Common cold causes
What causes the common cold?
A virus — actually, about 200 different viruses — causes the common cold. Rhinoviruses are the most common type of virus to cause a cold, and there are more than 110 that have been identified. They tend to actively spread in the early fall, spring, and summer but rarely cause serious diseases. Coronaviruses, on the other hand, cause a large percentage of adult colds and can potentially induce serious illness. While four of them can cause more mild illness and cold-like symptoms, the other three (SARS, MERS, and COVID-19) can cause much more serious disease, including death. In addition, other virus types known to induce the common cold include adenoviruses, coxsackieviruses, echoviruses, metapneumoviruses, orthomyxoviruses (influenza), paramyxoviruses (parainfluenza), respiratory syncytial virus, and enteroviruses. Though these viruses often produce the common cold in adults, they have the potential to induce more serious disease, especially in children. Unfortunately, many adult colds remain unidentified. Therefore, it’s best to take measures to avoid contracting any virus and to take care of yourself if or when you do.
Adults contract an average of two to four colds per year, while children may contract more (approximately six to ten). A person can contract viruses through air droplets produced when someone who is sick coughs, sneezes, or even talks. Many viruses also spread by directly touching or sharing objects with someone who is sick. Rhinoviruses, for example, can live up to three hours on the skin or surfaces. The virus can then enter your body through the nose, eyes, or mouth. Once inside your body, viruses act by infecting your healthy cells and using those cells' reproductive machinery to make more viruses. At some point, the cells burst and die — letting all the new little viruses loose to infect even more of the host's cells. The destruction of cells lining the throat and respiratory tract causes the sore throat, cough, and runny nose characteristic of a cold. Fever, aches, and fatigue actually result from the body's immune response to the virus.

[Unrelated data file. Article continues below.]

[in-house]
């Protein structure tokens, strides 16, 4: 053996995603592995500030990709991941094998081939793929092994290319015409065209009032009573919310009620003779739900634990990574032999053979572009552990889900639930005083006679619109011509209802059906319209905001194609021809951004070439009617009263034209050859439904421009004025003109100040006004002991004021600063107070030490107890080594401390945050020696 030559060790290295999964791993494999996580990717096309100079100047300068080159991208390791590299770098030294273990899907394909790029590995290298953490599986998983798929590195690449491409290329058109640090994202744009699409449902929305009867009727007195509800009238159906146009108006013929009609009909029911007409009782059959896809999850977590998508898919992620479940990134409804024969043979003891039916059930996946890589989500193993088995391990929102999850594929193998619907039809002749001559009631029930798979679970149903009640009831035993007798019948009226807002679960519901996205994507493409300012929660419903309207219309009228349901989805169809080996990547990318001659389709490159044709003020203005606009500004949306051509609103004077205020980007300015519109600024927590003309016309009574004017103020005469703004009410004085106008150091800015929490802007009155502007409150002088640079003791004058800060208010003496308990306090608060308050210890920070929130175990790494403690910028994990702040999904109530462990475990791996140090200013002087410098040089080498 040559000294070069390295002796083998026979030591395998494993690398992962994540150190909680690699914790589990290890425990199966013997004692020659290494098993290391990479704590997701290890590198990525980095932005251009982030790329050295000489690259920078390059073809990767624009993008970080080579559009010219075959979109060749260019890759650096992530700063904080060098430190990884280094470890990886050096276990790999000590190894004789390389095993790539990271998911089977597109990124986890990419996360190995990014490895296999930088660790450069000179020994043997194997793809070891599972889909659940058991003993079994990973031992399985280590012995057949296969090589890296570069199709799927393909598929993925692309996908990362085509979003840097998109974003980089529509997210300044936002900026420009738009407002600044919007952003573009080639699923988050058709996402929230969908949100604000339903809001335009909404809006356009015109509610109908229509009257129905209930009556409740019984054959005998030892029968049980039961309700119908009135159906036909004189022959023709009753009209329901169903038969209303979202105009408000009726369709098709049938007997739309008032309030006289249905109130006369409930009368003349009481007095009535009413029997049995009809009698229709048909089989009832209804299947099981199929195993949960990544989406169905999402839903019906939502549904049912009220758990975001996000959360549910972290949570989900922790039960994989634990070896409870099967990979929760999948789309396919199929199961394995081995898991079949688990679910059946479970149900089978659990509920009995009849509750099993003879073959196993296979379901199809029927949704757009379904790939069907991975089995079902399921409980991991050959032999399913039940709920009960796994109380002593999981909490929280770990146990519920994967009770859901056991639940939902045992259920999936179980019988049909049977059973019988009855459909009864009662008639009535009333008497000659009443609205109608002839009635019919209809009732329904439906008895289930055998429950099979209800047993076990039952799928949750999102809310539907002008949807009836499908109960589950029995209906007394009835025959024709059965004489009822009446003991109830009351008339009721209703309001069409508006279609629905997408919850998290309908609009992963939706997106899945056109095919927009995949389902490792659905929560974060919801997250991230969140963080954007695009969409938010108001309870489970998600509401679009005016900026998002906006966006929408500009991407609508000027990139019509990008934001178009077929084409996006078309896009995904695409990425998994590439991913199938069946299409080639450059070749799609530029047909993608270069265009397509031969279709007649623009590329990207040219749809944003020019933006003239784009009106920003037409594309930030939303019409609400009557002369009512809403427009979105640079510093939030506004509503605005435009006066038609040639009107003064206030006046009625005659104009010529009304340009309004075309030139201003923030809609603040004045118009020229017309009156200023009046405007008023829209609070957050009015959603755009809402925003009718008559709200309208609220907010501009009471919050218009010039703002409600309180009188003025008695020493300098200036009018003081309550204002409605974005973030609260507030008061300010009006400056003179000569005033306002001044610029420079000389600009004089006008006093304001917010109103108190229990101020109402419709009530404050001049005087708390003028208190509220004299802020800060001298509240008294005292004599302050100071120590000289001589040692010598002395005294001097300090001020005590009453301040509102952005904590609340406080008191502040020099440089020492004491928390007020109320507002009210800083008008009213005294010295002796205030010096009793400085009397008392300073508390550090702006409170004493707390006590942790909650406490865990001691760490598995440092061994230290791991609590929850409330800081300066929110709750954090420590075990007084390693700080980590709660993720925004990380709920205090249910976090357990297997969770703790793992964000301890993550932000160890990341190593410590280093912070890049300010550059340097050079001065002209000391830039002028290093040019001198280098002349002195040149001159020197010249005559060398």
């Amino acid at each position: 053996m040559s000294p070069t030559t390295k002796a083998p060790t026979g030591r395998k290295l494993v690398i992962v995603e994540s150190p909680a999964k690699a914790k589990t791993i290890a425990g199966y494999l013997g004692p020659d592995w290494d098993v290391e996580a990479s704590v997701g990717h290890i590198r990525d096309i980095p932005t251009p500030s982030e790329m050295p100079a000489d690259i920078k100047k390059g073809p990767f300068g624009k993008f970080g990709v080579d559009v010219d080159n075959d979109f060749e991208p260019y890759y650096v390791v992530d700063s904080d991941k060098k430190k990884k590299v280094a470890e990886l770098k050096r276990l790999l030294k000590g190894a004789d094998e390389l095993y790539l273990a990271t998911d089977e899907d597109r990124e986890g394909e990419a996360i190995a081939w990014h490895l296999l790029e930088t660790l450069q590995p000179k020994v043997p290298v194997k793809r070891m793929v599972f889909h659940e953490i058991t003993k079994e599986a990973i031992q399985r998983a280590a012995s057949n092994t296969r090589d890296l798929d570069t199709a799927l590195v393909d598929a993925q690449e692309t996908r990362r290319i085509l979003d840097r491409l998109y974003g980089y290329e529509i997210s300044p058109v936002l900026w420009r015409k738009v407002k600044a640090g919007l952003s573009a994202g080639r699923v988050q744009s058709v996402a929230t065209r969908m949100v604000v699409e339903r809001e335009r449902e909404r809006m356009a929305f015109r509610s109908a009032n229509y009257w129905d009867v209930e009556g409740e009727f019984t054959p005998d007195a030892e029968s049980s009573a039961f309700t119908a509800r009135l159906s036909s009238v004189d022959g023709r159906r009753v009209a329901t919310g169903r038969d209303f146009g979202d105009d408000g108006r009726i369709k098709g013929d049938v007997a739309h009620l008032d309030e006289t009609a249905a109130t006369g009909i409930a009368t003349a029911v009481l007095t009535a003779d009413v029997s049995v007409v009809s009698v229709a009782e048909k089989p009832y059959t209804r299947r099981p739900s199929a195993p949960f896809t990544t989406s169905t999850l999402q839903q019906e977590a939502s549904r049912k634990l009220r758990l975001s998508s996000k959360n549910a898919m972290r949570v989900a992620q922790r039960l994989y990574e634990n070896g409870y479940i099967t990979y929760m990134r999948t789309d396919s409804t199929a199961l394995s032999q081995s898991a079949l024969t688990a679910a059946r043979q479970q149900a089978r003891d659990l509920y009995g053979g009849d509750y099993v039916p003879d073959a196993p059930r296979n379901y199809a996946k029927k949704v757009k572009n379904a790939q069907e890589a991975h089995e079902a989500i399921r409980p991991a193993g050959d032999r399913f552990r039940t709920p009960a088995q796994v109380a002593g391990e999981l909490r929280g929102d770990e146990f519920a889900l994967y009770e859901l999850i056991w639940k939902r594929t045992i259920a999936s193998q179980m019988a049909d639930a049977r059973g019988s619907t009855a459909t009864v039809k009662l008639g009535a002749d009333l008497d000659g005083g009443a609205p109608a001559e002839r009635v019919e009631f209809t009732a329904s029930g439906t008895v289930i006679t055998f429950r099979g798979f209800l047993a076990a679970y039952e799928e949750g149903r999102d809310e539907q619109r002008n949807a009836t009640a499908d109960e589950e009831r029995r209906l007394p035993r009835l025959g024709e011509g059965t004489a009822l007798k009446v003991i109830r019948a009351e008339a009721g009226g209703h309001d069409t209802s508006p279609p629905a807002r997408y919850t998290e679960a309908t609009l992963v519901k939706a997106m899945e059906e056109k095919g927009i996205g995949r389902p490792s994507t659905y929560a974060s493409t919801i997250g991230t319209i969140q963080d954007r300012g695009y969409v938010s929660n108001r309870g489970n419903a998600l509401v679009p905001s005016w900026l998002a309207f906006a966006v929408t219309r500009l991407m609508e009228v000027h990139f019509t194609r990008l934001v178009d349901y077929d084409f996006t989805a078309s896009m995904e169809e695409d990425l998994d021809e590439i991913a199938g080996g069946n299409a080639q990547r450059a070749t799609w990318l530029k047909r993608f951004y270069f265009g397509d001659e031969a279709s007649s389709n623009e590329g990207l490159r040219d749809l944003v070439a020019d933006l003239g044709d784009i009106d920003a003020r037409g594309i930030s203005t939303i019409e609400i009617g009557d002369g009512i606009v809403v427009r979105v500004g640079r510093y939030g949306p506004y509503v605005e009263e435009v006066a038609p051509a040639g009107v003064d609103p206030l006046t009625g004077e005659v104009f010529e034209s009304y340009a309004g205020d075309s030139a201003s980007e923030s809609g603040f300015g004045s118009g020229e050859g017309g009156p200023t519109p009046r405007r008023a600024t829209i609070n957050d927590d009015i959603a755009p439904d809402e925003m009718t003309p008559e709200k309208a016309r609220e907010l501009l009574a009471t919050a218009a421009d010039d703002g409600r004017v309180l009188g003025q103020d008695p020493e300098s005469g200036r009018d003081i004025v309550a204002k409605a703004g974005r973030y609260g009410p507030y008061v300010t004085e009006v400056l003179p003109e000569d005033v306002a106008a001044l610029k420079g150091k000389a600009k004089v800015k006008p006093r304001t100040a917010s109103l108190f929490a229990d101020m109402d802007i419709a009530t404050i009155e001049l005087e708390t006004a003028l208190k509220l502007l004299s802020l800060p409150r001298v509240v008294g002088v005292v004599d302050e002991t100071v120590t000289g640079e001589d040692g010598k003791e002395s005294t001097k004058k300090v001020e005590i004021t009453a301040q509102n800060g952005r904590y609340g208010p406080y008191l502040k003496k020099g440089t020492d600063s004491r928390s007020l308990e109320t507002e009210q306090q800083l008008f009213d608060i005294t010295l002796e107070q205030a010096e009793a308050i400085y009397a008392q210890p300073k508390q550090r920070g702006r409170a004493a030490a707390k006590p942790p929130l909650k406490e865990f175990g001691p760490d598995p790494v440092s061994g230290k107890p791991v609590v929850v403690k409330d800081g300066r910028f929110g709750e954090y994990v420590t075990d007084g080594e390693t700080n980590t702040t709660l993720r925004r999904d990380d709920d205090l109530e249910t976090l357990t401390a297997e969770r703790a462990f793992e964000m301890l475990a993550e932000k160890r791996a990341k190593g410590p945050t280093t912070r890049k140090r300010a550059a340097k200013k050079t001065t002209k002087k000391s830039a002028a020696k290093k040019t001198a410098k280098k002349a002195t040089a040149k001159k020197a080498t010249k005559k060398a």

Contrary to popular belief, cold weather doesn’t cause the common cold. While incidences do increase as the weather gets colder, this is usually because schools are in session and people are gathering indoors, increasing the chances that viruses will spread from person to person. To avoid catching a cold, you may consider these precautionary steps:
- Wash your hands often.
- Sanitize shared surfaces with a virus-killing disinfectant.
- Avoid sharing cups, utensils, plates, etc.
- Stay away from people who are sick — a person is most likely to transmit rhinoviruses during their second to fourth day of infection.
- Avoid touching your eyes, nose, and mouth.
- Take care of yourself with balanced nutrition, physical activity, and rest.
Unfortunately, there is no vaccine or medication to cure the common cold. Most people recover from a cold in about seven to ten days. This can vary, however, if you have a weakened immune system, asthma, or a respiratory condition such as bronchitis. It's wise to seek medical attention if your cold symptoms lasts for more than ten days or if you feel as though your symptoms are more severe than usual. The common cold and flu are often hard to differentiate. In general, the flu has more intense symptoms. Nevertheless, having even a mild cold is no fun. You may find relief from your cold symptoms by getting rest, drinking plenty of fluids, and taking some over-the-counter medications such as decongestants to relieve your symptoms. You can check out the Go Ask Alice! Colds & Flu archives for more "cold," hard facts.
Originally published Oct 16, 1998
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